Shopping for a Boarding Stable

Picking the right boarding stable can be a stressful decision that can then have a very positive or negative effect on your horse time. Consider how much thought you put into choosing the right apartment or house and it’s pretty similar. This is where your pride and joy will live – mostly unsupervised by you! We want to help you make the best choice for both you and your horse, so we are breaking it down into some simple considerations:



How far is the barn from your house and your place of work? If it’s right around the corner, that means a shorter drive time and probably more barn time. If you’re in a large city, this can often come with a higher price tag depending on how urban the area is. A barn that is further away from the city might be more affordable, but you’ll spend more on gas and a lot more time trekking to it. Which one is more important to you?



What matters to you as a horse owner? People with retired horses may just want a nice, lush pasture with reliable shelter for their horse to stay happy and healthy. Those who are competitive on the show circuit may need a covered arena, round pen, wash racks, outdoor hacking areas, etc. You will also need to consider what housing situation you would like for your horse. For example, a paddock with a lean-to barn might be great if you prefer your horse to move around throughout the day. On the flip side, you may have a show horse who needs to spend more time in a stall. Additionally, you will need to weigh whether or not you want your horse turned out with other horses or within sight them. Another amenity to consider is a comfortable area for parents or spouses of riders to wait while their loved one works with their horse. Do you need an area with WiFi so you can get tasks done while at the barn? Does your region’s climate mean that area will need air conditioning?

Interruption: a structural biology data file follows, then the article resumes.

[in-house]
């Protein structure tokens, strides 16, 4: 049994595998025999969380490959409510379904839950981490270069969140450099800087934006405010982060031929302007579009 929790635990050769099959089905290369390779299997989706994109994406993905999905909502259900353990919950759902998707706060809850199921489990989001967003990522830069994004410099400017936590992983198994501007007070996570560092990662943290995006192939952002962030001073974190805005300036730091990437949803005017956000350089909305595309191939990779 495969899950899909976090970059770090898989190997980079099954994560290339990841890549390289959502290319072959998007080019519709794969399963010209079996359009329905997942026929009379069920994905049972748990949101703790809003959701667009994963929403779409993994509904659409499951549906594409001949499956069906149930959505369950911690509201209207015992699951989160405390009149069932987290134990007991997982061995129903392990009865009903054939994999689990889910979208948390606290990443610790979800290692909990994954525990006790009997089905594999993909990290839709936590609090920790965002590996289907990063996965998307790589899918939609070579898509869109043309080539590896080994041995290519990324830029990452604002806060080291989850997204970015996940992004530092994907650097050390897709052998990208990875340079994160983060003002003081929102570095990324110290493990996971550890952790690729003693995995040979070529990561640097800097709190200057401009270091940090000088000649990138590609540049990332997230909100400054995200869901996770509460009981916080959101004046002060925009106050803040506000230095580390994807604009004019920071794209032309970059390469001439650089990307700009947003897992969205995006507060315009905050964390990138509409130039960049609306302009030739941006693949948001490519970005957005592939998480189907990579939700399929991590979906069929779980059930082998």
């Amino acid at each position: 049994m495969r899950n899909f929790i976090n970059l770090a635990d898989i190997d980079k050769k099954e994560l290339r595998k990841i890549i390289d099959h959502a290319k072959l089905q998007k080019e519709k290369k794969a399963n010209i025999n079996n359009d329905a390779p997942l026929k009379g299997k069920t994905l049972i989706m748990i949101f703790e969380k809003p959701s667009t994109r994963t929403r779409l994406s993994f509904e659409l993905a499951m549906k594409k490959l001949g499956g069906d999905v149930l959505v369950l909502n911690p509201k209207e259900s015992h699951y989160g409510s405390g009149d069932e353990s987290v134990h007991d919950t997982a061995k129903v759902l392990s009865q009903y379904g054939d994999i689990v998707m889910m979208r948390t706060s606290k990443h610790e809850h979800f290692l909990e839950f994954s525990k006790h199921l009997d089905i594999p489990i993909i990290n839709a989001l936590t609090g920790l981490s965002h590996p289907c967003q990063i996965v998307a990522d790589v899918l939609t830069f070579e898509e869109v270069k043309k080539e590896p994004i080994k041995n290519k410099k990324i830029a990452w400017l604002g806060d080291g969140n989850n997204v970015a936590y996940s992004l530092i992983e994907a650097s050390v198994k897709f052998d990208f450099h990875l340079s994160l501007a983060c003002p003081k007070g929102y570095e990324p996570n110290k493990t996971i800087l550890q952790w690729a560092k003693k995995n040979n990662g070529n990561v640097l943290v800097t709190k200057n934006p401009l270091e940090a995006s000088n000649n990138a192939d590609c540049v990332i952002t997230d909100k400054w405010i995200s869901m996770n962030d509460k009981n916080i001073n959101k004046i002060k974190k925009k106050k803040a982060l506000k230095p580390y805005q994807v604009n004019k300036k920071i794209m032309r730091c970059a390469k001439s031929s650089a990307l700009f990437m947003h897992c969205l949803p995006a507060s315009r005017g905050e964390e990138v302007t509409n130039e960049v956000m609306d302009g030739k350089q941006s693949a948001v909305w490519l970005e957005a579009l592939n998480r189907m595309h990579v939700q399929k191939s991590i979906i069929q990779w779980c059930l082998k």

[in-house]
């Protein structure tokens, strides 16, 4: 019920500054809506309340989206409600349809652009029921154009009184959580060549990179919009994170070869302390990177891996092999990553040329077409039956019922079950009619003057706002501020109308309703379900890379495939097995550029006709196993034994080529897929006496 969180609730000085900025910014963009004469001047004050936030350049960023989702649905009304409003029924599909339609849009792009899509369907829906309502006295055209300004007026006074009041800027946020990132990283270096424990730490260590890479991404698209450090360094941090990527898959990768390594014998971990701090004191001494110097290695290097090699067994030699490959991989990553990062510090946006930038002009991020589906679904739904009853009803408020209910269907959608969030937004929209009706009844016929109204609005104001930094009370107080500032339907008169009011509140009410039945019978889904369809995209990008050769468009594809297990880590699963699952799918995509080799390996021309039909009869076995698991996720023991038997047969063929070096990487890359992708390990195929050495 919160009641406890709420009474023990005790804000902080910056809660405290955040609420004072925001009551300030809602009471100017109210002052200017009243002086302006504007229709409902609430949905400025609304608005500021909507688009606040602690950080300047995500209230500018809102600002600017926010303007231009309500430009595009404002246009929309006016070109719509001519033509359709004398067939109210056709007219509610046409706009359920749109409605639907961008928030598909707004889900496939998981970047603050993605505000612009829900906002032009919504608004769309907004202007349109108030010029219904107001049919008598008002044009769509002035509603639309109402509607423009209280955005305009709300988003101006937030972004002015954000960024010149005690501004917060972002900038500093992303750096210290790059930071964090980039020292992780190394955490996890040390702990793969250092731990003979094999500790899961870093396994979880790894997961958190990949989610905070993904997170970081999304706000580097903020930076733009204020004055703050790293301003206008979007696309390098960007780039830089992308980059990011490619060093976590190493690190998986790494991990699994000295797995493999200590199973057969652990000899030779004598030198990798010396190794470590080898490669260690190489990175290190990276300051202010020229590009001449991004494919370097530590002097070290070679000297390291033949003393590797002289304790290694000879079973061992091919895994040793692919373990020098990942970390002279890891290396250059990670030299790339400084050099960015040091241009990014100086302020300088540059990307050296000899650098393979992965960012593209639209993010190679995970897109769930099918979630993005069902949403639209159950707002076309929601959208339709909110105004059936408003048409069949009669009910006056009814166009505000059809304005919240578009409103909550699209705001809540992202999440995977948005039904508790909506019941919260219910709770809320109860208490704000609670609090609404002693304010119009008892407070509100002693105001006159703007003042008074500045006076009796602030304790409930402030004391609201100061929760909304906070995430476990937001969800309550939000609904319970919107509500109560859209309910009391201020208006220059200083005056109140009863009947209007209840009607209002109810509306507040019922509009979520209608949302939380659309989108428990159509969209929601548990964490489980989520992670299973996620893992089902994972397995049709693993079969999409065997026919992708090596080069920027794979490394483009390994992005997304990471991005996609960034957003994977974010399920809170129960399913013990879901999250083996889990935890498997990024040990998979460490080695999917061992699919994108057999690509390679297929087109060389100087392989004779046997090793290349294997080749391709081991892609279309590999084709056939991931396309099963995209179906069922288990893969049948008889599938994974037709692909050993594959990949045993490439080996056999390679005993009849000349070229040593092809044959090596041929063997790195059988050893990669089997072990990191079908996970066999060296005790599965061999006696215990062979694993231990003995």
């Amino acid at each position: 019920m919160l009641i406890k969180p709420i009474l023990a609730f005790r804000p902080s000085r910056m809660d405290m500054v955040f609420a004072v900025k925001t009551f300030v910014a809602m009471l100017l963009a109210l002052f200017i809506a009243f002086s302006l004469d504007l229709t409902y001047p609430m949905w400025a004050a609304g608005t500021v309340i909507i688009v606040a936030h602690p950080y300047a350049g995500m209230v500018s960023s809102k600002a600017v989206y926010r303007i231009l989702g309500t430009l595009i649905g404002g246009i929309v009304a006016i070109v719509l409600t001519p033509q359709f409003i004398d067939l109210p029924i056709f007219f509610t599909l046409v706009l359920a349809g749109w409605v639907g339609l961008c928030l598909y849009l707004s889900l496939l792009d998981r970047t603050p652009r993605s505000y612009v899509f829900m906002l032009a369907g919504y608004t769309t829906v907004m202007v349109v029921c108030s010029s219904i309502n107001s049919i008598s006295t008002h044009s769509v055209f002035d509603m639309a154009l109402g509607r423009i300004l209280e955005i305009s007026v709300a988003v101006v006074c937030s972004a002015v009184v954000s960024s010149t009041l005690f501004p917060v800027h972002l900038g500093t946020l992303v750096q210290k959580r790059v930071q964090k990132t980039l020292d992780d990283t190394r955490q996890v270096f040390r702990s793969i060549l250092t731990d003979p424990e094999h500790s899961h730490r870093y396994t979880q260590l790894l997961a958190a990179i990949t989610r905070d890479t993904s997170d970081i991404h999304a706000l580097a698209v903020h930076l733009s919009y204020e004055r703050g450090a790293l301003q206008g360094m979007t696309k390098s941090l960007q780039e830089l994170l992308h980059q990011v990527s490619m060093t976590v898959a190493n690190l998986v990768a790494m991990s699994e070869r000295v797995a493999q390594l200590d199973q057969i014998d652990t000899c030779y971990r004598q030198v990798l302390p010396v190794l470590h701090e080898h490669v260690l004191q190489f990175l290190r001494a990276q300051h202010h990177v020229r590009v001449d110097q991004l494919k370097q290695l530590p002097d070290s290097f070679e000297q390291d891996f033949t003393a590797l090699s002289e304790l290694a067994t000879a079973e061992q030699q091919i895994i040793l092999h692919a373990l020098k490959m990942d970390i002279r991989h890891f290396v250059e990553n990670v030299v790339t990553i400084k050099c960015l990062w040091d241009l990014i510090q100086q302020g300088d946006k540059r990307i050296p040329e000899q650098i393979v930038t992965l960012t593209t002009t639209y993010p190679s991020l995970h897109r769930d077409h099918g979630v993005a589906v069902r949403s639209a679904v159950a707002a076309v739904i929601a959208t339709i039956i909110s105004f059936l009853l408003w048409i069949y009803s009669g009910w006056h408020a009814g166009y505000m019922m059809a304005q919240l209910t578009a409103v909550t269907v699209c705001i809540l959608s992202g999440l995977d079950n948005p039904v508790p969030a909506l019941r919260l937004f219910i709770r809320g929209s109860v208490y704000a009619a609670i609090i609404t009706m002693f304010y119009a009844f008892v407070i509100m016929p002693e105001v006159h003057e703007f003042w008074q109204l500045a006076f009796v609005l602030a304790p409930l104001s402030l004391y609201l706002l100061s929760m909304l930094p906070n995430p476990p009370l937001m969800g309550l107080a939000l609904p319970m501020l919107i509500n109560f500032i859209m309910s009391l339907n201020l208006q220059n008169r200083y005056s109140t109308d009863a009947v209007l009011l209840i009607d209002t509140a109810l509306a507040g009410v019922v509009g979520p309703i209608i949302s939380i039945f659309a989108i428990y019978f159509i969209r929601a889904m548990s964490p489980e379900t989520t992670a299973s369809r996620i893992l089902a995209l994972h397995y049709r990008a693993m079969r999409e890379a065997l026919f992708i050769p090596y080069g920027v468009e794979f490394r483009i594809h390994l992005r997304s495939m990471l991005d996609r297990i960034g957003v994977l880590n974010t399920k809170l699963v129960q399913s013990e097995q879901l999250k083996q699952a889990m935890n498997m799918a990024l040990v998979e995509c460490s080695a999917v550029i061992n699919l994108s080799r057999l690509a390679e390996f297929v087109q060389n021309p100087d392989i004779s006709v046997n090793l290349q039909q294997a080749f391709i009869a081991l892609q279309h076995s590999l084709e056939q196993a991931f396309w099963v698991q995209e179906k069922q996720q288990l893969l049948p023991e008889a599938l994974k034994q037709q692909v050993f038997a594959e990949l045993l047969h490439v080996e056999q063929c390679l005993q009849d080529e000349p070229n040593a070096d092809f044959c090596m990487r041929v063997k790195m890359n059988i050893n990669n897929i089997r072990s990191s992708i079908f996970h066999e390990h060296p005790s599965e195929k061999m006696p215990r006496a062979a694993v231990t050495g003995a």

Your horse’s health is paramount, so picking a barn that puts your horse’s needs first is essential. We suggest learning what they feed standard to boarders or if you have the option to select your own type of grain. When it comes to hay, check out their hay quality and ensure they have a good supplier who will routinely provide high-quality forage for your horse. Ask about supplements and blanketing. Sometimes boarding facilities will charge daily or monthly for these to be added to your horse’s care routine, but they can be well worth the investment – especially if you have a busy work schedule. Take some time to look at the body conditions of horses already boarded there. This will give you proof of the kind of care they provide their clients. While you’re there, check to see if stalls and paddocks are free of excess manure, flies, sharp objects, or downed boards. Find out if the staff will assist in scheduling farrier or vet visits and if they are able to help with minor first aid when necessary.



While your horse’s health is at the top of the list of considerations when selecting a boarding stable, the people also really matter. These are people you will spend countless hours with. Get to know them and ensure you can trust them to care for your horse well while you are away. If finding a barn that shares your discipline is important to you, make sure you ask about what other people ride. This could open up opportunities to haul to shows together or take group lessons.


Questions to Ask

Visiting a boarding barn to consider it as an option for your horse can often turn into a bit of an interview because it’s important! Have no fear, below is a list of questions to ask to walk into that conversation confidently:

  • What do you do to keep rodents/pests out of grain and hay areas?
  • What are the dog, children, and guest policies?
  • Is there a bathroom available for boarders?
  • What are the hours of operations? Does this change on weekends or holidays?
  • How am I able to contact you (and vice versa) in emergencies?
  • How often are stalls cleaned?
  • Are there fire extinguishers throughout the barn?
  • Who will be handling my horse and how long has they worked here?
  • Do they have references or reviews you are able to access or is there a current boarder you can speak with directly?
  • What is their philosophy on horse care?

Selecting a boarding barn doesn’t have to be stressful. Remember… this is business, it’s not personal and a good boarding stable will present itself as such. Once the big decision is made, the fun begins. You will forge new relationships with other passionate horse owners and go on many exciting adventures with your horse in his or her new home!